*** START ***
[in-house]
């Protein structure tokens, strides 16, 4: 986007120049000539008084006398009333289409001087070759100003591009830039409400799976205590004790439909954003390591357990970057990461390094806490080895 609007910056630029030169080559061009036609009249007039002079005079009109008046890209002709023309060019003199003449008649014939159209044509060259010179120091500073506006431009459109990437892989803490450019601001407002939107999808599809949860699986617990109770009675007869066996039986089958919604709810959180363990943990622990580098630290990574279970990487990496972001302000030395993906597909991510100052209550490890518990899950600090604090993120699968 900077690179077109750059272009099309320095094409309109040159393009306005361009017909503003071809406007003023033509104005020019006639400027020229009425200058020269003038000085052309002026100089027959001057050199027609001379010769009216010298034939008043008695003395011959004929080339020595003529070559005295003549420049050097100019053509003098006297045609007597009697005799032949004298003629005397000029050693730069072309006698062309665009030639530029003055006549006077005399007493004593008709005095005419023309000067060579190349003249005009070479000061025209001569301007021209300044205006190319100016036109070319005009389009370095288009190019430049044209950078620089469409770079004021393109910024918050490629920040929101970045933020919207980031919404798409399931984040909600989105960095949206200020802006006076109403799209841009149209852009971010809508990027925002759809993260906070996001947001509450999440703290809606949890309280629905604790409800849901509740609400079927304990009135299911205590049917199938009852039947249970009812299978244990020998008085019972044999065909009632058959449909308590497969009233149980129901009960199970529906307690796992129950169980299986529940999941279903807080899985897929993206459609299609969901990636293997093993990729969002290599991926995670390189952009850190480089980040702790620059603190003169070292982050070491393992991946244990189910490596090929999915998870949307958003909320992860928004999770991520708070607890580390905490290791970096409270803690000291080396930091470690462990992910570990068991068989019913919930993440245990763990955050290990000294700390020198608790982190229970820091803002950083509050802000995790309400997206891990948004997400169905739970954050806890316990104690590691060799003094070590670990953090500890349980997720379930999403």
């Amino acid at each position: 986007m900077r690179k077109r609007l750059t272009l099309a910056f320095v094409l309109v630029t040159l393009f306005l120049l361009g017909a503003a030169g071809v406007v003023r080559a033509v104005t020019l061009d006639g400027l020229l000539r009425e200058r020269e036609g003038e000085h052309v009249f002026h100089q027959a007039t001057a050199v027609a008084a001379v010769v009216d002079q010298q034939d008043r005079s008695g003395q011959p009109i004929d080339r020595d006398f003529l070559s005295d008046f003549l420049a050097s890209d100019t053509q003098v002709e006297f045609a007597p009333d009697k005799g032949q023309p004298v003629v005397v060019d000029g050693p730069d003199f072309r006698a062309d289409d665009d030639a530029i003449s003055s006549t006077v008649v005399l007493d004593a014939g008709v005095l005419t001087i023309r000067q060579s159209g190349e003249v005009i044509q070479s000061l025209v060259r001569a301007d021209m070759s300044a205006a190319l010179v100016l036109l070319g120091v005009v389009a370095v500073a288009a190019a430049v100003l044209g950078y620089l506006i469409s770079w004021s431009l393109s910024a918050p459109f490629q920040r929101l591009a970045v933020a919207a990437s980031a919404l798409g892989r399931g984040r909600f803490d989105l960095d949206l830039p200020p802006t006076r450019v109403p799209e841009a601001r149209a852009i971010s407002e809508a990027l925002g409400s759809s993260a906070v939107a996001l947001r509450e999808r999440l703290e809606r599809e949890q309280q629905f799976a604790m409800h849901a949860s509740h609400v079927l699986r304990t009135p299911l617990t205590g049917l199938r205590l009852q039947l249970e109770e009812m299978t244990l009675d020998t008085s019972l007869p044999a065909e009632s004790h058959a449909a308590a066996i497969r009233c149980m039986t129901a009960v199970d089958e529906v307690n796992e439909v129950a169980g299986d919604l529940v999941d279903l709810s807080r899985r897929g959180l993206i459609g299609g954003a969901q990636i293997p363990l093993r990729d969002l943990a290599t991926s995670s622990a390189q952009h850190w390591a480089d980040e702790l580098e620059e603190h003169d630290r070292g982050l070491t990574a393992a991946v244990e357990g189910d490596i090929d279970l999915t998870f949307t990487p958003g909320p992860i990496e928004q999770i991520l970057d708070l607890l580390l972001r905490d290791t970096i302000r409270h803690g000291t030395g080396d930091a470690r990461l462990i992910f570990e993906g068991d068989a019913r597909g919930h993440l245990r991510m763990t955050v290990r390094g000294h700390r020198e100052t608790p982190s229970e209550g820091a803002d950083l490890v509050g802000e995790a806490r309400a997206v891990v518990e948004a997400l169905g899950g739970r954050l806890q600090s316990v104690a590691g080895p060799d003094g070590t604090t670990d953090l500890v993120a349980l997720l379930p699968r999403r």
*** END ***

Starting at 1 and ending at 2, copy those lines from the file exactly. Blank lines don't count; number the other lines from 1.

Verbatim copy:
[in-house]
């Protein structure tokens, strides 16, 4: 986007120049000539008084006398009333289409001087070759100003591009830039409400799976205590004790439909954003390591357990970057990461390094806490080895 609007910056630029030169080559061009036609009249007039002079005079009109008046890209002709023309060019003199003449008649014939159209044509060259010179120091500073506006431009459109990437892989803490450019601001407002939107999808599809949860699986617990109770009675007869066996039986089958919604709810959180363990943990622990580098630290990574279970990487990496972001302000030395993906597909991510100052209550490890518990899950600090604090993120699968 900077690179077109750059272009099309320095094409309109040159393009306005361009017909503003071809406007003023033509104005020019006639400027020229009425200058020269003038000085052309002026100089027959001057050199027609001379010769009216010298034939008043008695003395011959004929080339020595003529070559005295003549420049050097100019053509003098006297045609007597009697005799032949004298003629005397000029050693730069072309006698062309665009030639530029003055006549006077005399007493004593008709005095005419023309000067060579190349003249005009070479000061025209001569301007021209300044205006190319100016036109070319005009389009370095288009190019430049044209950078620089469409770079004021393109910024918050490629920040929101970045933020919207980031919404798409399931984040909600989105960095949206200020802006006076109403799209841009149209852009971010809508990027925002759809993260906070996001947001509450999440703290809606949890309280629905604790409800849901509740609400079927304990009135299911205590049917199938009852039947249970009812299978244990020998008085019972044999065909009632058959449909308590497969009233149980129901009960199970529906307690796992129950169980299986529940999941279903807080899985897929993206459609299609969901990636293997093993990729969002290599991926995670390189952009850190480089980040702790620059603190003169070292982050070491393992991946244990189910490596090929999915998870949307958003909320992860928004999770991520708070607890580390905490290791970096409270803690000291080396930091470690462990992910570990068991068989019913919930993440245990763990955050290990000294700390020198608790982190229970820091803002950083509050802000995790309400997206891990948004997400169905739970954050806890316990104690590691060799003094070590670990953090500890349980997720379930999403």